Using Doosan's Force Control

Before you start

Safety Precautions :warning:

The code example in this guide includes joint and Cartesian coordinates, which, based on your robot’s placement and surroundings, could cause damage or harm. When running these examples, or any new movement in general, set the speed (v) to a low value and be ready to use the emergency stop if needed. The code example below assumes the robot is in its home position before executing the code.

Prerequisites :information_source:

This guide assumes you are already familiar with joint (posj) and Cartesian coordinates (posx). If you have never heard of these, make sure to first check this article. Additionally, a basic understanding of Python is needed.

Running the examples :computer:

The code example below is intended to be run through DRL Studio with an actual Doosan robot

Robot limits :robot:

Cobots have inherent limitations, and in many cases, they may attempt to reach a target pose even if they cannot do so smoothly. Joint movements are generally reliable and function as expected. However, other types of movements carry the risk of encountering singularities, which can result in unexpected behaviour and movement patterns.

Force Control

Doosan’s Force Control system is designed to allow precisely measuring and adjusting the amount of force applied along specific axes. This means you can program the robot to respond when it detects a certain level of force. For example, you could program it to lower its arm until a certain threshold of resistance is reached, close the gripper and pick up an object. This is particularly useful in tasks where gentle handling or precise force application is critical.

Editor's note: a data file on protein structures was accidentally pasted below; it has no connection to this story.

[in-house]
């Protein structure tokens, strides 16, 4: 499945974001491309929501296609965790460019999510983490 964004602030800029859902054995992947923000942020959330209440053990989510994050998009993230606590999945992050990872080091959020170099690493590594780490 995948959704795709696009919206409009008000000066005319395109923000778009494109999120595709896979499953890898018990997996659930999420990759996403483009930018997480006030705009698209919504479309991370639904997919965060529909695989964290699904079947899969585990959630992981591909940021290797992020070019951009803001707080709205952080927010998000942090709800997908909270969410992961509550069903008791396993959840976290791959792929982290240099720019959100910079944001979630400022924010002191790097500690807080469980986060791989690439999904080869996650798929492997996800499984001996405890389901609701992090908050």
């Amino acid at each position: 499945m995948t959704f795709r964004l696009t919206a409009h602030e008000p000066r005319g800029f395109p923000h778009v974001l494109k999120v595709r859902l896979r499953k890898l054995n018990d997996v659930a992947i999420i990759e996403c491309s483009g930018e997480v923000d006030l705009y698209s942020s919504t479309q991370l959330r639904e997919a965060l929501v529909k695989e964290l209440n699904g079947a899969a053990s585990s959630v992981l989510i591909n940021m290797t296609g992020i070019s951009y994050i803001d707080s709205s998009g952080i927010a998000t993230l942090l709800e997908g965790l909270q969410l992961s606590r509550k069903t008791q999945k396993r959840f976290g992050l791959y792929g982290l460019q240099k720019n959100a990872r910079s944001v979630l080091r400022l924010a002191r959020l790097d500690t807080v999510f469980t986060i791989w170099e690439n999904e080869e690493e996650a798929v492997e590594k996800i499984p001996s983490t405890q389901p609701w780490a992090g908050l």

# function to stop the movement using force control
def wait_force_feedback():
    ff = True
    while ff:
        # wait for force condition on Z-axis to be met
        ff = check_force_condition(axis=DR_AXIS_Z, max=25, ref=DR_BASE)
    if not ff:
        tp_log("Stopped due to Force Control feedback")
        # stop the movement

# get the current pose in cartesian coordinates
current_posx, _ = get_current_posx()

# transform the current pose by decreasing its Z value by 500mm
target_posx = trans(current_posx, posx(0, 0, -500, 0, 0, 0))

# move linearly to the target pose (async)
amovel(target_posx, v=20, a=100)

# wait for the force control feedback and stop the movement

How-to by @dimitar.prisadnikov